United States: Powell-ing Ahead

3 Dec 2021
George Brown
Often hailed as the “land of opportunity”, the US lived up to its reputation after becoming one of the first advanced economies to reach its pre pandemic level in Q2. Growth has now naturally begun to moderate, which will gain momentum in 2022 owing to a significant fiscal drag. Although Jerome Powell’s second term as Fed Chair has been all but confirmed, the policy outlook is somewhat uncertain given the emergence of Omicron. Meanwhile, the administration’s weak grip on Congress is set to slip further after the midterm elections, with Republicans likely to make gains in the House and the Senate.

Growth may have peaked, but the recovery still has legs

A combination of vaccinations and stimulus cheques saw the world’s largest economy unwind the COVID‑19 hit to GDP in Q2 with a robust 6.7% annualised expansion. But growth went on to wane to just 2.0% in Q3 owing to the spread of the Delta variant, supply chain disruption and fading fiscal support. Whilst monthly activity metrics point to a pick‑up in Q4, the general trend will be one of moderation through 2022 as the reining in of government support exerts a sizable fiscal drag. Partially offsetting this will be the gradual recovery in the service sector as consumer confidence is rebuilt and white‑collar workers return to the office in greater numbers, funded by a drawdown of accumulated savings and wealth. Following an expected 5.5% expansion this year, the Bloomberg consensus is for growth to moderate to 3.9% in 2022. However, this is threatened by the new Omicron strain.

If workers don’t return, the job market risks overheating

Amidst this rapid rebound in GDP, the unemployment rate has fallen sharpy from its peak of 14.8% in April 2020. Payrolls have picked up in recent months owing to a hiring frenzy among firms as well as the end of enhanced welfare support. The headline measure of unemployment now stands at 4.6%, around 1 percentage point above the level it had been before the pandemic. However, one curious phenomenon has been the lack of the recovery in labour force participation since the summer of last year. Several diverse themes appear to be behind this, but a lack of jobs is not one of them; vacancies are well above their pre‑pandemic levels at more than 10mn. Diminished labour availability has led to a rise in workers’ bargaining power, with the quits rate reaching an all-time high of 3% as a record 4.4mn employees handed in their notice. Pay has had to respond accordingly, with hourly earnings growth running close to 5% on an annual basis.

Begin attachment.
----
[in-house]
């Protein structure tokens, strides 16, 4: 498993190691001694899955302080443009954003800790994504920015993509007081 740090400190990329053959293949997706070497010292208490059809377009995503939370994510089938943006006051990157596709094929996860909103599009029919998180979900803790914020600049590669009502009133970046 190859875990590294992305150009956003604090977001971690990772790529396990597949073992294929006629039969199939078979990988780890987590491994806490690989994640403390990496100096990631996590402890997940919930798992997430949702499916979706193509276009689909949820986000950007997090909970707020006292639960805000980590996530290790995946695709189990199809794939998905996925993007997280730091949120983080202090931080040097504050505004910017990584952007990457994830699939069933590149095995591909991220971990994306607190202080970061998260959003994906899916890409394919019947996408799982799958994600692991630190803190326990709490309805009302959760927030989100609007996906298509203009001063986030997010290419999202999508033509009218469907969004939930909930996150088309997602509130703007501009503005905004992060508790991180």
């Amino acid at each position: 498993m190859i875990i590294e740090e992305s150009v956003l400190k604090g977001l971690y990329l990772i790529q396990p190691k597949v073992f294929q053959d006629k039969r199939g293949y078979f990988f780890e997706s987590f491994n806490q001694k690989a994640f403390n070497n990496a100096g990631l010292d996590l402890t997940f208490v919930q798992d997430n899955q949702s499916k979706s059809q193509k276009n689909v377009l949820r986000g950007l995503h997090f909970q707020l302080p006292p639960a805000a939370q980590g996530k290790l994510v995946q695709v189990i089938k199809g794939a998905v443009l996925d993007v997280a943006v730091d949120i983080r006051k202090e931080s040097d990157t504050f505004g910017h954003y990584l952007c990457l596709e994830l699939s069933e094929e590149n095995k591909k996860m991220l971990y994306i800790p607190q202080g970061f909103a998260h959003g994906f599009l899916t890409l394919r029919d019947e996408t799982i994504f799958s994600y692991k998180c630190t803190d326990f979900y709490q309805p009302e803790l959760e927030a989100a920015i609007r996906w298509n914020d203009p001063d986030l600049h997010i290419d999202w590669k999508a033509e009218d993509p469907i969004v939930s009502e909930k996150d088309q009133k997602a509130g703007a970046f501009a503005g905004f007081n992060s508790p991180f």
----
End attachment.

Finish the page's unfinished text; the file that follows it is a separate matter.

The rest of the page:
Inflation should ease back, albeit after climbing higher

On top of this, the US is experiencing a surge in inflation, with the annual rates of CPI and PCE both climbing to respective 30‑year highs. It is a familiar story to other geographies in that it is largely driven by strong demand for durable goods running up against supply bottlenecks. This imbalance should prove temporary, as spending reverts to services and supply chain strains ease.

Source: BLS

Please come and work for us, everybody quit

But the timing of this highly anticipated shift in demand is uncertain, with spending patterns so far proving resistant to return to pre‑pandemic norms. Social activities are amongst the most depressed due to residual COVID­­‑19 hesitancy and elevated rates of remote working. While we suspect there is a degree of permanency to the latter trend, we would be surprised if there was not a more widespread return to workplaces over time. Nevertheless, for the meantime these supply‑demand imbalances are likely to persist. When coupled with recent pay trends, this should see inflation climb further over the coming months before easing over the latter part of 2022.

Rate hikes to follow the end of QE tapering

Federal Reserve Chair Jerome Powell has remained resolute in his belief that the current bout of inflation is transitory. Under his leadership, the FOMC has begun to rein in its monthly asset purchases, with this ‘tapering’ set to be completed around the middle of next year. Attention has now turned to the timing of ‘lift‑off’ for the fed funds rate. While the FOMC’s inflation objective is likely to be met, it is less clear whether the committee will be satisfied that maximum employment has been attained. It has emphasised this is a “broad-based and inclusive goal” which may not be met if participation rates remain low across certain demographics (e.g. older workers). Given though that this appears to be predominantly voluntary, we expect the fed funds rate to rise gradually after the end of tapering. Consensus expectations on Bloomberg are for the target range to rise 25 basis points to stand at 0.25% to 0.50% by the end of 2022.

A redrawing of the political landscape

Next year’s midterm elections will see at least 34 of the 100 seats in the Senate and all 435 seats in the House of Representatives contested. Currently, the Democrats have an eight‑seat majority in the House and control the 50-50 division in the Senate with the Vice President’s tie‑breaking vote. Generic polls show a narrow lead for the Democrats, but history is not on their side. Since 1934, the president’s party has gained seats in both chambers on just two occasions. It will also be the first election held under the next 10‑year redistricting cycle, for which Republicans control the redrawing of 187 congressional districts, or 2.5 times the Democrats. Depending on the extent to which electoral boundaries are gerrymandered, the GOP may be able to regain the House on this alone. Flipping the Senate is more of a challenge, but betting markets are leaning towards them succeeding. This will mean that the President will become more reliant on bipartisan support for his fiscal agenda, such as the $1tn Infrastructure Bill recently passed.

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